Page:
Ashbee's widow, Donna, and their children have stayed in the area. Donna works at a law firm in Berwyn, PA. Daughter Heather, her husband and children, and son Danny and his wife will be involved in the carnival on Sunday.
"When Heather was living in Boston for five years, after they got married, she missed the carnival," Donna said.
Barry's three sisters and their husbands also will be at the carnival.
The first few carnivals Donna attended after her husband's death were difficult.
"It was tough, but I did go," she said. "In two or three of them, I worked in the booth where Clarkie and Terry Crisp were. That made it easier."
Back then, Flyers fans that knew how important Barry was to the team would talk with Donna about him.
"It's not as much now," she said.
The Flyers Alumni always include Donna in their social gatherings.
Ashbee's lasting impact is still evident in several ways. The Barry Ashbee Trophy is awarded each season to the Flyers' top defenseman. The Ashbee Award is presented annually to the Phantoms player who best exemplifies Ashbee's qualities of perseverance, sportsmanship and dedication to hockey. There are photos of Ashbee in the Flyers' locker rooms in the Wachovia Center and at the Sovereign Bank Flyers Skate Zone in Voorhees, N.J.
During Ashbee's time with the Flyers, he and I had a good relationship. I could always go to him for insights about the team.
Sometimes, my question would be greeted with a gruff "Stirring up trouble again?" challenge. But then he'd answer my question.
We had our share of arguments about hockey issues, but the next day I'd make a point of seeing him. I'd begin with, "As I was saying..." He'd glare at me, then the glare usually melted to a smile.
Ashbee's name came up unexpectedly recently while I was speaking to a sports journalism class at Drexel University. When a student asked me to select the toughest story I've ever covered, I was momentarily caught off guard. Then I replied, "Barry Ashbee's death."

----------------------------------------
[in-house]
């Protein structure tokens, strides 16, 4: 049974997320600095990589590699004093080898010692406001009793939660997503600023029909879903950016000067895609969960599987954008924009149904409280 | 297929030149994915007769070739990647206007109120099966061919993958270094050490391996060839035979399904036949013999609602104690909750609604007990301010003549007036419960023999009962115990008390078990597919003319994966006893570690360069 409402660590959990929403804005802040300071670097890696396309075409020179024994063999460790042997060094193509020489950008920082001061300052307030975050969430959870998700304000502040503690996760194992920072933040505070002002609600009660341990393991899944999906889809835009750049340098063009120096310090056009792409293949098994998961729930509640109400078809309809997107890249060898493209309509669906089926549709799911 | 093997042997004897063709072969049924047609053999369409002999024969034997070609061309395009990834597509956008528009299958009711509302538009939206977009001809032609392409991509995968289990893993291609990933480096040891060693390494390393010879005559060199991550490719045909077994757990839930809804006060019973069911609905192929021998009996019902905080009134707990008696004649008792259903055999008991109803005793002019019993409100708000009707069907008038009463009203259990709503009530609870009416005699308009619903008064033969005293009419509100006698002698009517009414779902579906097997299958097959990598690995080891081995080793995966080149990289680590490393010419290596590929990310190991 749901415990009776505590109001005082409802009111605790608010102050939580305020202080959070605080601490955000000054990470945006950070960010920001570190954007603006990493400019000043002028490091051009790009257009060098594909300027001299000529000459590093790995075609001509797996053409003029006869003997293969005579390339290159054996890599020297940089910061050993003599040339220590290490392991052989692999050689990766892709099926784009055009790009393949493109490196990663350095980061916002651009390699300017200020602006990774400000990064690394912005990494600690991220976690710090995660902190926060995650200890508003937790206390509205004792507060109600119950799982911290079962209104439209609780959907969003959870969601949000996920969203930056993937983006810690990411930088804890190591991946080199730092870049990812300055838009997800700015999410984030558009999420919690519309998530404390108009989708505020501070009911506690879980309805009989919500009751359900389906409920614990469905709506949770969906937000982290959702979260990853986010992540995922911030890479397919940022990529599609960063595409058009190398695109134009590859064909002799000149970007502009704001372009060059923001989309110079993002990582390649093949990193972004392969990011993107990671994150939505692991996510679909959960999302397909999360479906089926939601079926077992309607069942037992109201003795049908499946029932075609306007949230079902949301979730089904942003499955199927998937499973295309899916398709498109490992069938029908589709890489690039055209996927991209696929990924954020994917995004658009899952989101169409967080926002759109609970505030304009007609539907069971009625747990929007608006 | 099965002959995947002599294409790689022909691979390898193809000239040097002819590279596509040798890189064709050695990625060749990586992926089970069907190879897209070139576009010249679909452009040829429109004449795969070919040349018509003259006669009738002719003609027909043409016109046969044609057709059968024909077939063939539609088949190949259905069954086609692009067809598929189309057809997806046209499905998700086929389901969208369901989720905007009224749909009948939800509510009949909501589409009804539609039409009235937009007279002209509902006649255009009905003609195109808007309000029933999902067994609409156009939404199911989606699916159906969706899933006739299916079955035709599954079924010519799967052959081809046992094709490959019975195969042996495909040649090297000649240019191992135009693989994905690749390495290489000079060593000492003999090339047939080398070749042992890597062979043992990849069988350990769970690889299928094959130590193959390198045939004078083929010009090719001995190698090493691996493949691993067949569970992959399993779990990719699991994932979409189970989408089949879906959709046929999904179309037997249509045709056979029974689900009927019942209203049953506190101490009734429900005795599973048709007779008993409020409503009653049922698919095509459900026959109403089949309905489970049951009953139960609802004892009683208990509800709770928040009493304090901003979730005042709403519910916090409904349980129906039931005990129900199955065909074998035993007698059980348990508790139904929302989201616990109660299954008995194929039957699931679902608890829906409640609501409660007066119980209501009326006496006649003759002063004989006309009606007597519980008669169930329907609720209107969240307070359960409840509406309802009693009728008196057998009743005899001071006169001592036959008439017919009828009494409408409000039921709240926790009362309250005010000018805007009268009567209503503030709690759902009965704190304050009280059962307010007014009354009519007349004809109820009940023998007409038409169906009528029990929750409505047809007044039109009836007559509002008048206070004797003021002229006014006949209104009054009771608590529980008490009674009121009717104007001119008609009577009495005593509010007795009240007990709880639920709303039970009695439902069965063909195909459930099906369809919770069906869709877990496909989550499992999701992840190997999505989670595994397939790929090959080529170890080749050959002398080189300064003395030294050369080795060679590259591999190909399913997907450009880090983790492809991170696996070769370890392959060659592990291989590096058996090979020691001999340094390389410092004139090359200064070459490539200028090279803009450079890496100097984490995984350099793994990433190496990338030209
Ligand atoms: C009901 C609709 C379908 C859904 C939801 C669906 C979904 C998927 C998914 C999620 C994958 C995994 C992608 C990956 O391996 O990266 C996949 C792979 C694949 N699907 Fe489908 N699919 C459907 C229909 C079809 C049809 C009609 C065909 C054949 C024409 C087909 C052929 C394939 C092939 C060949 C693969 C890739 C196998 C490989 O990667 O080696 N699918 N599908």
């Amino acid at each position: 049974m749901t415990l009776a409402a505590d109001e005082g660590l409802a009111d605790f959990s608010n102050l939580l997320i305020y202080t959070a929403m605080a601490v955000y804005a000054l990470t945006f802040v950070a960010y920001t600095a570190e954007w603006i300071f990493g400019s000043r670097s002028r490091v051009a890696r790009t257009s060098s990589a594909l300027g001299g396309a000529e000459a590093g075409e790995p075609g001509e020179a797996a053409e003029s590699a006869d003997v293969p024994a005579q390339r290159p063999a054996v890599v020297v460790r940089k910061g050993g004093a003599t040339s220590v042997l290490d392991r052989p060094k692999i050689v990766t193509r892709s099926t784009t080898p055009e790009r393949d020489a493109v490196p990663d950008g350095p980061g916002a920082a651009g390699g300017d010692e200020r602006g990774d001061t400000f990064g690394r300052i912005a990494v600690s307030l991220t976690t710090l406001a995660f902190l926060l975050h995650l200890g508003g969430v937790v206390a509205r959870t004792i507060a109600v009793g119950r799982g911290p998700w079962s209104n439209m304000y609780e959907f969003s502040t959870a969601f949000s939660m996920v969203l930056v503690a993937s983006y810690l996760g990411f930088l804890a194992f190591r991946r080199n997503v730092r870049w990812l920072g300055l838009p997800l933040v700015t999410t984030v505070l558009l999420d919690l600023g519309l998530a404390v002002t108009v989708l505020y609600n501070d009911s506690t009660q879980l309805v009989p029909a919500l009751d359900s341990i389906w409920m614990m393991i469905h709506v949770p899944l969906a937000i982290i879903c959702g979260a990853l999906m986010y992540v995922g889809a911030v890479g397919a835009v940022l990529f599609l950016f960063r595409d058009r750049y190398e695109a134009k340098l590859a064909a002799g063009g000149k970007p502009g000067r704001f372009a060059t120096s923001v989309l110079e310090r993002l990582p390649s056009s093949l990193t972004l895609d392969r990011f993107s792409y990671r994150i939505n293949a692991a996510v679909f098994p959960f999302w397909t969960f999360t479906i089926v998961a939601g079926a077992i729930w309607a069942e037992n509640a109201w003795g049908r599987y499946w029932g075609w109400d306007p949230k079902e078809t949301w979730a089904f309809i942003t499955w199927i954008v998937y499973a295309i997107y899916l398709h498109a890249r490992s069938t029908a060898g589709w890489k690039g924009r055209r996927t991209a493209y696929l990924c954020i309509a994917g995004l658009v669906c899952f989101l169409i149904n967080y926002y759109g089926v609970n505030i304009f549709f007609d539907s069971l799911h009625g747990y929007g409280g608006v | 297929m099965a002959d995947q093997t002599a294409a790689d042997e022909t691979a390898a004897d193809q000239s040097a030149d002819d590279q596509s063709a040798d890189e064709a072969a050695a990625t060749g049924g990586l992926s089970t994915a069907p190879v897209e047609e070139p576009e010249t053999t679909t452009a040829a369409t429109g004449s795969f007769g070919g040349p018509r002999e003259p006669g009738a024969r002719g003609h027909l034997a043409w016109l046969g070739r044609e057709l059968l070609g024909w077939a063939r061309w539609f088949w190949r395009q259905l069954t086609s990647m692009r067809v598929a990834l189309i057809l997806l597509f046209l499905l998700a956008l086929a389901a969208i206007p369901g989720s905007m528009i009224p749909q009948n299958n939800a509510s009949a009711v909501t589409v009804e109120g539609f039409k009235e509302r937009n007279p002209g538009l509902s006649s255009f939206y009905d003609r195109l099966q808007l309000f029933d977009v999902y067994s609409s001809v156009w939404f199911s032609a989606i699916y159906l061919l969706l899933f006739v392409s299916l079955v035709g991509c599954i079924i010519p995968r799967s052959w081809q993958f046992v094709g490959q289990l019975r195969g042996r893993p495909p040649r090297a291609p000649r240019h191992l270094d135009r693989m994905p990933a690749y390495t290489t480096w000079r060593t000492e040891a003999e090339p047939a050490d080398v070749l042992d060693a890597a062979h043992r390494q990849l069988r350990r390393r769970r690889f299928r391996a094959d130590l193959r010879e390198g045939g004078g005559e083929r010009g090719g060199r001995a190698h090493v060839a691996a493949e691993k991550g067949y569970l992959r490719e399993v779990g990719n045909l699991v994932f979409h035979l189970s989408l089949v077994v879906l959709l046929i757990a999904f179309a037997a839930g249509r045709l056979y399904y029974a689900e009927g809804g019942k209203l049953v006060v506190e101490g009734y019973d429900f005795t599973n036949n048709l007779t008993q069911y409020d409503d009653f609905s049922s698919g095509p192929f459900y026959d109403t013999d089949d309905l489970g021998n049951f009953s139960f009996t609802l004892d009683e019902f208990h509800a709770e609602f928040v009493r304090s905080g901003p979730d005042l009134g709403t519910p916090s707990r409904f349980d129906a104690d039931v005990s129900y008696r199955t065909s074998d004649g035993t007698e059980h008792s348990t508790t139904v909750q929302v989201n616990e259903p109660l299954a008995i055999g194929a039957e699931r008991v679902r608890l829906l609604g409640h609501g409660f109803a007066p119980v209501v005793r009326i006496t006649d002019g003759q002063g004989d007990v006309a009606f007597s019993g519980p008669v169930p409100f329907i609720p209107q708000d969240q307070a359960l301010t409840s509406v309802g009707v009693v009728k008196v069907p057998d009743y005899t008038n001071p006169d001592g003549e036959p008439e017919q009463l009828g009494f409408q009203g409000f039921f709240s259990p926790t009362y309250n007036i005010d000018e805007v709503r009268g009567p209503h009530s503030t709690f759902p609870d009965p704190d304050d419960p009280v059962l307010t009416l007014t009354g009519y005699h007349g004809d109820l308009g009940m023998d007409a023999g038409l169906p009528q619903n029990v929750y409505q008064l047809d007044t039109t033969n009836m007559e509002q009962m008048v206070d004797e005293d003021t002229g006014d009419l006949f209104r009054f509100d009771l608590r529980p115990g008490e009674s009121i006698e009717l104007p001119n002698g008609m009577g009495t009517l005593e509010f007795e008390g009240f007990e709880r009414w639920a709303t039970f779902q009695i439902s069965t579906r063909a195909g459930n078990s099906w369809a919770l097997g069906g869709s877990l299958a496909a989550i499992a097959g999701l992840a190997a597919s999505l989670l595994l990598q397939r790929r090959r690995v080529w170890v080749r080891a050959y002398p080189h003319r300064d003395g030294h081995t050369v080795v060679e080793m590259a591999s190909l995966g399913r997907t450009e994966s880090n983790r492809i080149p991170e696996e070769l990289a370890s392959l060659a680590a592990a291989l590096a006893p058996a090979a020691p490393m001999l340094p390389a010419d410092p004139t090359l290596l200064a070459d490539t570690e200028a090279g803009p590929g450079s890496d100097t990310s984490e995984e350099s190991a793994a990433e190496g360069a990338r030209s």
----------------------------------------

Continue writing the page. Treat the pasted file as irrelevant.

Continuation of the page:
As I talked about Ashbee, I could feel myself getting emotional. Sports writers aren't supposed to get too close to the people they cover, but after all these years I still am affected by the relationship with Ashbee. I think it shows how much he meant to people who knew him.
Here are more reasons why the Flyers' television team is an enjoyable listen.
During a recent Flyers-New Jersey Devils game, a camera focused on Lou Lamoriello. He leads the league in titles: he is the Devils interim coach, CEO, president and general manager.
Posing a rhetorical question, Steve Coates wondered, "When he has executive meetings, who does he talk to? Himself?"
Following a delay of game penalty, when a Flyers player flipped the puck over the glass, Gary Dornhoefer offered a solution to the questionable penalty. "Why not make the glass higher?" Dorny asked.
That said one improvement with the Dornhoefer-Coates-Jim Jackson trio would be to ease up on its complaints about referee's decisions. But this occurs with every NHL broadcasting team.
Please note that the views expressed in this column are not necessarily the views expressed by the Philadelphia Flyers Hockey Club.
Bill Fleischman is a veteran Philadelphia Daily News sports writer. He was the Flyers' beat reporter for the Daily News in the 1970s, and continued to cover games in later years. A former president of the Professional Hockey Writers and the Philadelphia Sports Writers Associations, Fleischman is co-author of "Bernie, Bernie," the autobiography of Bernie Parent. Fleischman also is co-author of "The Unauthorized NASCAR Fan Guide." Since 1981, he has been an adjunct professor in the University of Delaware journalism program.
He is a graduate of Germantown High School and Gettysburg College.